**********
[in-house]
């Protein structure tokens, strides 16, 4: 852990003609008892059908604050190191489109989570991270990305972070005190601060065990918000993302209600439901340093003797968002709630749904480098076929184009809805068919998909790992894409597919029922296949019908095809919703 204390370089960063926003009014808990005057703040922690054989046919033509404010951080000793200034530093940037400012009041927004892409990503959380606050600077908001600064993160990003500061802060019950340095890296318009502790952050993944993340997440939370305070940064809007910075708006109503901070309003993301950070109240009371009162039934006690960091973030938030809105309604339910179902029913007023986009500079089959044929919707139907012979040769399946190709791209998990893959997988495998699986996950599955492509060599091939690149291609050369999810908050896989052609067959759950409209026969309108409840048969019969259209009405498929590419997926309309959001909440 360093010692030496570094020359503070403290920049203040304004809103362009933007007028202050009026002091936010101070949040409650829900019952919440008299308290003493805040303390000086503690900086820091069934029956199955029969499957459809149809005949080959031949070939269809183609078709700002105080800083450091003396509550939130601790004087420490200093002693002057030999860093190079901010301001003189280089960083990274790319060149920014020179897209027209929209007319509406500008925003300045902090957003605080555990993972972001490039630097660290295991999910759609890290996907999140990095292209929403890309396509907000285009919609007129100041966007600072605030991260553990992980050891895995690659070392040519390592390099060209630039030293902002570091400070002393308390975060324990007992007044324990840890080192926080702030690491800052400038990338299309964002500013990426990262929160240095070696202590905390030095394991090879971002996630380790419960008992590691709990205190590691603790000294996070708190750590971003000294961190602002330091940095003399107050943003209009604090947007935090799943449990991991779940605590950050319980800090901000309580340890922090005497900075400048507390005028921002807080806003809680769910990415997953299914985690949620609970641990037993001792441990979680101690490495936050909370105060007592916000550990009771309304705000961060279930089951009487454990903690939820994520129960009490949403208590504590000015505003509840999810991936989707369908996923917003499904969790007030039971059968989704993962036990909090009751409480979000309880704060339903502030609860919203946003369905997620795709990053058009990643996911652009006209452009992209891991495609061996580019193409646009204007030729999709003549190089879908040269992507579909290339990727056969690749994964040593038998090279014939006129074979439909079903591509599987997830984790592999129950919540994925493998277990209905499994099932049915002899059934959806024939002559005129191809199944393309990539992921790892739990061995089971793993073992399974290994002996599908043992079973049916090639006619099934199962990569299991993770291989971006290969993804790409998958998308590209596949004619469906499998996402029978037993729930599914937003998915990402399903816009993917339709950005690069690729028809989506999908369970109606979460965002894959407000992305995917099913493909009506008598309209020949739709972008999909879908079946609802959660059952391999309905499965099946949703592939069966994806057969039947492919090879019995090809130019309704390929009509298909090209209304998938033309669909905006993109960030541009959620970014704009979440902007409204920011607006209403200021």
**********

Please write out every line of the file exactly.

[in-house]
């Protein structure tokens, strides 16, 4: 852990003609008892059908604050190191489109989570991270990305972070005190601060065990918000993302209600439901340093003797968002709630749904480098076929184009809805068919998909790992894409597919029922296949019908095809919703 204390370089960063926003009014808990005057703040922690054989046919033509404010951080000793200034530093940037400012009041927004892409990503959380606050600077908001600064993160990003500061802060019950340095890296318009502790952050993944993340997440939370305070940064809007910075708006109503901070309003993301950070109240009371009162039934006690960091973030938030809105309604339910179902029913007023986009500079089959044929919707139907012979040769399946190709791209998990893959997988495998699986996950599955492509060599091939690149291609050369999810908050896989052609067959759950409209026969309108409840048969019969259209009405498929590419997926309309959001909440 360093010692030496570094020359503070403290920049203040304004809103362009933007007028202050009026002091936010101070949040409650829900019952919440008299308290003493805040303390000086503690900086820091069934029956199955029969499957459809149809005949080959031949070939269809183609078709700002105080800083450091003396509550939130601790004087420490200093002693002057030999860093190079901010301001003189280089960083990274790319060149920014020179897209027209929209007319509406500008925003300045902090957003605080555990993972972001490039630097660290295991999910759609890290996907999140990095292209929403890309396509907000285009919609007129100041966007600072605030991260553990992980050891895995690659070392040519390592390099060209630039030293902002570091400070002393308390975060324990007992007044324990840890080192926080702030690491800052400038990338299309964002500013990426990262929160240095070696202590905390030095394991090879971002996630380790419960008992590691709990205190590691603790000294996070708190750590971003000294961190602002330091940095003399107050943003209009604090947007935090799943449990991991779940605590950050319980800090901000309580340890922090005497900075400048507390005028921002807080806003809680769910990415997953299914985690949620609970641990037993001792441990979680101690490495936050909370105060007592916000550990009771309304705000961060279930089951009487454990903690939820994520129960009490949403208590504590000015505003509840999810991936989707369908996923917003499904969790007030039971059968989704993962036990909090009751409480979000309880704060339903502030609860919203946003369905997620795709990053058009990643996911652009006209452009992209891991495609061996580019193409646009204007030729999709003549190089879908040269992507579909290339990727056969690749994964040593038998090279014939006129074979439909079903591509599987997830984790592999129950919540994925493998277990209905499994099932049915002899059934959806024939002559005129191809199944393309990539992921790892739990061995089971793993073992399974290994002996599908043992079973049916090639006619099934199962990569299991993770291989971006290969993804790409998958998308590209596949004619469906499998996402029978037993729930599914937003998915990402399903816009993917339709950005690069690729028809989506999908369970109606979460965002894959407000992305995917099913493909009506008598309209020949739709972008999909879908079946609802959660059952391999309905499965099946949703592939069966994806057969039947492919090879019995090809130019309704390929009509298909090209209304998938033309669909905006993109960030541009959620970014704009979440902007409204920011607006209403200021």